If this offer was presented to me, I'd have done the exact same thing as Anthopolous did, Escobar is going to be 28; there's every chance that he's never going to get any better than this in his attitude or performance, but he might and considering what they gave up to get him, this was a no-brainer.
Even if it doesn't work.
The turnaround of the Braves:
This team looked dead early in the year.
With Bobby Cox on the way out the door, the players were staggering around in a slumber. They made heinous mental mistakes and when they fell behind packed up their bats to go home.
But they turned things around. Led by Troy Glaus's unexpected hot streak and the bewildering slump by the Phillies, the Braves vaulted into first place and with a top-to-bottom pitching staff that's hard to match anywhere in baseball, they're as a good a choice as any to emerge from the parity-laden National League.
The trade for Alex Gonzalez is a go-for-it deal.
They were getting absolutely nothing from Escobar on the field and off the field, the other players and especially manager Cox had seen and heard enough from him. There are players in baseball who are "strangleworthy". Lastings Milledge is one; and so is Escobar. Teams have a choice when they're in contention: they can ride out the storm with players like Escobar and hope at some point the talent kicks in and the player learns how to behave correctly, or the club can throw their hands up in the air and go for it now.
This trade is somewhat similar to the one the Braves made last year in getting rid of Jeff Francoeur as they sent him to the Mets for Ryan Church. Church wasn't any good and did almost nothing for the Braves, but Francoeur's time to figure it out came to an end and they dumped him----a mistake in my opinion because the club was just as much at fault for Francoeur's issues as the player himself.
With Escobar, it was enough. The pennant the Braves want to win is in 2010 and if Gonzalez helps them achieve that and Escobar fulfills his potential in Toronto, it was still worth it.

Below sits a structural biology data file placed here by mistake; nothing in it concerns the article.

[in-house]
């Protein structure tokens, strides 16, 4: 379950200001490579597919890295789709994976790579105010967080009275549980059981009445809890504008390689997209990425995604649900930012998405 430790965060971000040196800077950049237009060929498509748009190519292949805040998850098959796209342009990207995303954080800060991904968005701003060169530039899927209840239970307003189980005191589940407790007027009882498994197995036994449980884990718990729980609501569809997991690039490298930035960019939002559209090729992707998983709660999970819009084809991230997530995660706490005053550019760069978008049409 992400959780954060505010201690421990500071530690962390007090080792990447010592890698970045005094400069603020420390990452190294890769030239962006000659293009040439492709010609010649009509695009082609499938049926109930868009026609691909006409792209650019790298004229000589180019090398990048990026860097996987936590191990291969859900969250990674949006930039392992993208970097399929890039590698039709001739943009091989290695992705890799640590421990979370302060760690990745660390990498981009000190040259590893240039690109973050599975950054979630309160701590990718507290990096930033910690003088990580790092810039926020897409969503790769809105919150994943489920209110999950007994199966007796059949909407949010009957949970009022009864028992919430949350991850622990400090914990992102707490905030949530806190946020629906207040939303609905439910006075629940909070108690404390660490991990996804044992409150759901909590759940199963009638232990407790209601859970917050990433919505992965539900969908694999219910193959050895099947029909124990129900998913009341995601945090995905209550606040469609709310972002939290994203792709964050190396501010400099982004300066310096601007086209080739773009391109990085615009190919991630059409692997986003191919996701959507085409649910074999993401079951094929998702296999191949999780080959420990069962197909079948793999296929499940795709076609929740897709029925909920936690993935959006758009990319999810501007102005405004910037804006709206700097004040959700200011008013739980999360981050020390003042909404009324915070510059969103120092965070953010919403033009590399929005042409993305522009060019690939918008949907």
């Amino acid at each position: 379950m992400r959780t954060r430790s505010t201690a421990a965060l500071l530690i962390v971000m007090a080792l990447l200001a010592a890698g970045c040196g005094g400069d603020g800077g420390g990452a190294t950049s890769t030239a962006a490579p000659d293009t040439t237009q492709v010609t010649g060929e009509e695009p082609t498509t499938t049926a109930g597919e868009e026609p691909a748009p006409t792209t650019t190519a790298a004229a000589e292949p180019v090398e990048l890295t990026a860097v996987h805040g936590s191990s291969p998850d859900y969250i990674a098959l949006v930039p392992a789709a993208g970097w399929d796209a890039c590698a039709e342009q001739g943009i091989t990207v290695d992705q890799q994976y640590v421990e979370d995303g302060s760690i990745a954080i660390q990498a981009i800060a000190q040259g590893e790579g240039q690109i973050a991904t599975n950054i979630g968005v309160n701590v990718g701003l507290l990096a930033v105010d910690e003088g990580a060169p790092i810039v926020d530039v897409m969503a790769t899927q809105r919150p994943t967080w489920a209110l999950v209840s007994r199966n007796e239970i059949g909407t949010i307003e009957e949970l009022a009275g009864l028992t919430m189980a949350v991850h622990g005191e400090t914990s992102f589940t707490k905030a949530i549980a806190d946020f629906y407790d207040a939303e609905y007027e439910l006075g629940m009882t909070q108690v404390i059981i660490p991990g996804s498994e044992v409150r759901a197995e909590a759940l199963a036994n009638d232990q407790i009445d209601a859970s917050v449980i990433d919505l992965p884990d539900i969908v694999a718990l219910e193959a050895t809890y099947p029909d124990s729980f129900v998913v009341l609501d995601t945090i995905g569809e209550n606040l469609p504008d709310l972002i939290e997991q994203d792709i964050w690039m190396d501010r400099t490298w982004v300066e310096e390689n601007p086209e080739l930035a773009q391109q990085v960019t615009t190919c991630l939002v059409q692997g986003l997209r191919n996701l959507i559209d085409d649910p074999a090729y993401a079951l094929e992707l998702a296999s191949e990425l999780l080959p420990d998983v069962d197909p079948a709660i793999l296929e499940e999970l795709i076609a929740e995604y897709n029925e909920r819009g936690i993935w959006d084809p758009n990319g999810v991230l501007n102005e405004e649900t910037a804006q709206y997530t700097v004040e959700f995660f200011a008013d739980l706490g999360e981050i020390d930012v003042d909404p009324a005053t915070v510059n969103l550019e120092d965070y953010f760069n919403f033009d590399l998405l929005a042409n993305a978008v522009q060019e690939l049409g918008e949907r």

I like Alex Gonzalez as a player; I thought the Red Sox made a mistake in replacing him with Julio Lugo after 2006. Despite his low on base percentage, he has pop; fields every ball he can get to (although his range isn't what it once was); and has performed in the clutch during post-season games as he did with the championship Marlins in 2003. Most importantly, he'll play the game correctly, something that Escobar either wouldn't or was incapable of doing. Gonzalez is a cheap upgrade for this year and probably next; the Braves are better today with Gonzalez than they were a few days ago with Escobar.
Considering the circumstances on both sides, this is a win-win deal for all, no matter what happens.
If they ever hire him, can Buck Showalter turn around the Orioles?
Since Davey Johnson, the Orioles have eschewed the big name manager. With the exception of Mike Hargrove, they've chosen to go with the long-time coach/minor league manager who had a solid resume, but few discernible differences from one to the other.
The succession of names----Ray Miller, Lee Mazzilli, Sam Perlozzo and Dave Trembley----were interchangeable in their results and managing skills. Now they're functioning with Juan Samuel and playing much better than they did under Trembley (they could scarcely have played worse), but hiring Buck Showalter would accord the Orioles instant credibility and he would turn them around.
Although they've taken five steps back this year, there's plenty of talent in Baltimore and they need the discipline and strategic acumen that Showalter would provide. The question is who'd be running things and does team president Andy MacPhail want Showalter?
As adverse as he is to spending big money going back to his Twins days, I can't imagine that MacPhail would want to pay Showalter what he's going to demand; nor do I think the two would be able to co-exist long-term. It would be clear that any disagreement would be settled by owner Peter Angelos; given the way Angelos allowed MacPhail to do things his way and that the team has descended into a disaster, Showalter would get the final word.